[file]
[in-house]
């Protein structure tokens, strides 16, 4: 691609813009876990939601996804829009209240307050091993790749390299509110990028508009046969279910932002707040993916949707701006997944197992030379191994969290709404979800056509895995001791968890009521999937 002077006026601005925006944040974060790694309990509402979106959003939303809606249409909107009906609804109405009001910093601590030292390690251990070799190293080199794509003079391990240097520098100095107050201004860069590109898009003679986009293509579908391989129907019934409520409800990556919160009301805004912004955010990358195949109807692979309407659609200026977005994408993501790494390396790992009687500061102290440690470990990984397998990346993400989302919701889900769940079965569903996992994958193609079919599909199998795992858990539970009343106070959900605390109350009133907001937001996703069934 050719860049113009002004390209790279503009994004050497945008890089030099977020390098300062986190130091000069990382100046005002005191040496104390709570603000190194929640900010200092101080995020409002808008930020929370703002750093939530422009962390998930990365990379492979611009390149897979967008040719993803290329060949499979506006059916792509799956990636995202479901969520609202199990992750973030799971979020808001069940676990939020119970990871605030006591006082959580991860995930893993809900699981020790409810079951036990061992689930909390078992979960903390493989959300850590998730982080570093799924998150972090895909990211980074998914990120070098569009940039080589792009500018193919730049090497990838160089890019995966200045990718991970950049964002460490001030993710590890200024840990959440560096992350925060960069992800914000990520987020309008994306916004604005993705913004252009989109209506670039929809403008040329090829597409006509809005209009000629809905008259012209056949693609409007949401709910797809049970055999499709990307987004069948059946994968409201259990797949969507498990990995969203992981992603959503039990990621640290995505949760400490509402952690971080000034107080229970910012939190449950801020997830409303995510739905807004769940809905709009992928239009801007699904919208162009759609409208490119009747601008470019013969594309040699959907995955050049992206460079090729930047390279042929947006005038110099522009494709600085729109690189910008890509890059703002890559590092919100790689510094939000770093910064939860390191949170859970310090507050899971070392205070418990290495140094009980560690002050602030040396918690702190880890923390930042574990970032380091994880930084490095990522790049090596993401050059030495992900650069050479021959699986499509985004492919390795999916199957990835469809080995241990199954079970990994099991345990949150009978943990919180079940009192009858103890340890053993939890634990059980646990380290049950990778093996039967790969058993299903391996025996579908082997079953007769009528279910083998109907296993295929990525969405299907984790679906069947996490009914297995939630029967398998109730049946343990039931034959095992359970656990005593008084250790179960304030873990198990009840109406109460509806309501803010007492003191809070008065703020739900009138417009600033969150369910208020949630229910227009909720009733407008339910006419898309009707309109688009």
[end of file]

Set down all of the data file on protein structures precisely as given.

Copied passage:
[in-house]
């Protein structure tokens, strides 16, 4: 691609813009876990939601996804829009209240307050091993790749390299509110990028508009046969279910932002707040993916949707701006997944197992030379191994969290709404979800056509895995001791968890009521999937 002077006026601005925006944040974060790694309990509402979106959003939303809606249409909107009906609804109405009001910093601590030292390690251990070799190293080199794509003079391990240097520098100095107050201004860069590109898009003679986009293509579908391989129907019934409520409800990556919160009301805004912004955010990358195949109807692979309407659609200026977005994408993501790494390396790992009687500061102290440690470990990984397998990346993400989302919701889900769940079965569903996992994958193609079919599909199998795992858990539970009343106070959900605390109350009133907001937001996703069934 050719860049113009002004390209790279503009994004050497945008890089030099977020390098300062986190130091000069990382100046005002005191040496104390709570603000190194929640900010200092101080995020409002808008930020929370703002750093939530422009962390998930990365990379492979611009390149897979967008040719993803290329060949499979506006059916792509799956990636995202479901969520609202199990992750973030799971979020808001069940676990939020119970990871605030006591006082959580991860995930893993809900699981020790409810079951036990061992689930909390078992979960903390493989959300850590998730982080570093799924998150972090895909990211980074998914990120070098569009940039080589792009500018193919730049090497990838160089890019995966200045990718991970950049964002460490001030993710590890200024840990959440560096992350925060960069992800914000990520987020309008994306916004604005993705913004252009989109209506670039929809403008040329090829597409006509809005209009000629809905008259012209056949693609409007949401709910797809049970055999499709990307987004069948059946994968409201259990797949969507498990990995969203992981992603959503039990990621640290995505949760400490509402952690971080000034107080229970910012939190449950801020997830409303995510739905807004769940809905709009992928239009801007699904919208162009759609409208490119009747601008470019013969594309040699959907995955050049992206460079090729930047390279042929947006005038110099522009494709600085729109690189910008890509890059703002890559590092919100790689510094939000770093910064939860390191949170859970310090507050899971070392205070418990290495140094009980560690002050602030040396918690702190880890923390930042574990970032380091994880930084490095990522790049090596993401050059030495992900650069050479021959699986499509985004492919390795999916199957990835469809080995241990199954079970990994099991345990949150009978943990919180079940009192009858103890340890053993939890634990059980646990380290049950990778093996039967790969058993299903391996025996579908082997079953007769009528279910083998109907296993295929990525969405299907984790679906069947996490009914297995939630029967398998109730049946343990039931034959095992359970656990005593008084250790179960304030873990198990009840109406109460509806309501803010007492003191809070008065703020739900009138417009600033969150369910208020949630229910227009909720009733407008339910006419898309009707309109688009």